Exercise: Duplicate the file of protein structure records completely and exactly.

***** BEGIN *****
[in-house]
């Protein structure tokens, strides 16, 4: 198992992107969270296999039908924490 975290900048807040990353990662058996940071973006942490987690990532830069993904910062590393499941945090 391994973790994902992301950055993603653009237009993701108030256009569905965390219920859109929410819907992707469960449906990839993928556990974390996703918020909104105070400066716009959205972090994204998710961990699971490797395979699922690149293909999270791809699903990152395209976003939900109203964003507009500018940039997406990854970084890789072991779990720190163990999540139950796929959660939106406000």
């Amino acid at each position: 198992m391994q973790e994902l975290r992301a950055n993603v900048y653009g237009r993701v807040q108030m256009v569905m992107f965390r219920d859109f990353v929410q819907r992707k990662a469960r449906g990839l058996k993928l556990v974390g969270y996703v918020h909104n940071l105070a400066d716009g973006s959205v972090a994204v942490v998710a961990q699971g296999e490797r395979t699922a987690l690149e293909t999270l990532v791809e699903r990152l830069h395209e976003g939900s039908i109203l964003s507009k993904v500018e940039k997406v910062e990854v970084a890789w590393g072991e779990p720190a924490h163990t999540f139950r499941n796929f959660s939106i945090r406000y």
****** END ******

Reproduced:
[in-house]
């Protein structure tokens, strides 16, 4: 198992992107969270296999039908924490 975290900048807040990353990662058996940071973006942490987690990532830069993904910062590393499941945090 391994973790994902992301950055993603653009237009993701108030256009569905965390219920859109929410819907992707469960449906990839993928556990974390996703918020909104105070400066716009959205972090994204998710961990699971490797395979699922690149293909999270791809699903990152395209976003939900109203964003507009500018940039997406990854970084890789072991779990720190163990999540139950796929959660939106406000």
């Amino acid at each position: 198992m391994q973790e994902l975290r992301a950055n993603v900048y653009g237009r993701v807040q108030m256009v569905m992107f965390r219920d859109f990353v929410q819907r992707k990662a469960r449906g990839l058996k993928l556990v974390g969270y996703v918020h909104n940071l105070a400066d716009g973006s959205v972090a994204v942490v998710a961990q699971g296999e490797r395979t699922a987690l690149e293909t999270l990532v791809e699903r990152l830069h395209e976003g939900s039908i109203l964003s507009k993904v500018e940039k997406v910062e990854v970084a890789w590393g072991e779990p720190a924490h163990t999540f139950r499941n796929f959660s939106i945090r406000y």